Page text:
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The Diary of Anthony Swofford, Aged 13 and Three-Quarters,
This review is from: Jarhead: A Solder's Story of Modern War (Paperback)
'Jarhead' is one of those books that was momentarily famous before fading into obscurity. Such was its popularity with readers and with critics that the film directed by Sam Mendes was almost inevitable. Operation Iraqi Freedom, as it came to be known, dominated the media. Mr Swofford's memoir reminded readers of the trials faced in its predecessor.
I became interested in the two Gulf Wars by watching 'Generation Kill', a miniseries by HBO. Based on a work of reportage by Evan Wright, the series chronicles the activities of US Marines in Iraq. One of the featured Marines, a lieutenant called Nathanael Fick, wrote a review decrying 'Jarhead' as the work of a poor serviceman. Having read the book, I understand why.
Swofford makes it clear that he despises the Marine Corps. He feels no affection for his compatriots, for the cause, or for the dead. 'Jarhead' delivers the tale of Swofford's service in a non-linear fashion, flitting between his actions in 'the Suck' and his behaviour back in the States. (Swofford spent much of his time at home in bars and in fistfights.)
As a civilian, I cannot comment on the horrors of war. As a former Marine, Swofford can't either. One of the running jokes of the book is that Swofford and his unit train for a war that never happens. In the British Army, there is a popular maxim: 'hurry up and wait', which Swofford could have used as a subtitle. What then is the source of the author's suffering?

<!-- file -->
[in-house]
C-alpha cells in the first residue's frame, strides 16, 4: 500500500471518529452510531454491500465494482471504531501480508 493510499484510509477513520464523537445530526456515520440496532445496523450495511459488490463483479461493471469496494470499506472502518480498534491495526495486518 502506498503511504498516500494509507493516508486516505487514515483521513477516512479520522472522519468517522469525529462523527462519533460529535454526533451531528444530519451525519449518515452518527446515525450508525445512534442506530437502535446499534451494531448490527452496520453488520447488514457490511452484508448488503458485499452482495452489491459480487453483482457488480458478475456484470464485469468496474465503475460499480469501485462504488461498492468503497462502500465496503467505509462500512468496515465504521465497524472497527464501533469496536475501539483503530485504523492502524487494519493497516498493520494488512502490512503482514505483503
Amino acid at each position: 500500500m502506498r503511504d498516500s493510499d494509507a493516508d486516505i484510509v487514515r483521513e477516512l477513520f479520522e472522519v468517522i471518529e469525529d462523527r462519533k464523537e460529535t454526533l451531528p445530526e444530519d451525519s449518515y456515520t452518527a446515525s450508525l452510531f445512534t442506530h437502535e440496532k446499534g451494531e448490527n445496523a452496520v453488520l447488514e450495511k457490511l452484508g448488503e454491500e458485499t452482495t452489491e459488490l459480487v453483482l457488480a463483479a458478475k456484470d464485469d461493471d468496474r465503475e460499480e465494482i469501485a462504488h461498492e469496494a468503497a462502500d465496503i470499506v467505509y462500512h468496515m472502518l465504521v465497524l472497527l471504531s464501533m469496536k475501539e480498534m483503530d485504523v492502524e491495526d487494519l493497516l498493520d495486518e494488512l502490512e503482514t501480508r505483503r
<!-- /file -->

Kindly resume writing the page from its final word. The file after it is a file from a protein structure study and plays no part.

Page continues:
Much of the memoir manages to describe the boredom of the Marines. Lack of stimulation leads to rising paranoia with regard to friends and family. Most of the Marines believe that wives and girlfriends are sleeping around. Chapter after chapter of the book reveal that men on the front line are losing their grip on sanity. After a while, the repetition bored me. This is a fatal flaw.
Whatever message Mr Swofford meant to convey about the brutality of war is lost in the minutiae. He could have easily reduced 'Jarhead' to a couple of articles. Instead, he delivers a rambling, anti-grammatical rant that tests the reader's patience. One could argue that introspection is essential to literary work, but a keen editor could have saved this book from the author's narcissism.
In summary, 'Jarhead' is an adolescent account of one man's demons. Vignettes that touch upon his time in Iraq are not enough to recommend this book. As a trained writer, Swofford should know that purple prose does not a work of genius make. I would watch the film (at most), or read 'Generation Kill' instead.
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Showing 1-2 of 2 posts in this discussion
Initial post: 4 Aug 2014 19:07:52 BDT
Thanks for recommending Generation Kill, but your review - and attitude - stinks.
In reply to an earlier post on 16 Nov 2014 20:01:12 GMT
English Teacher says:
If I may ask, how does my attitude stink?
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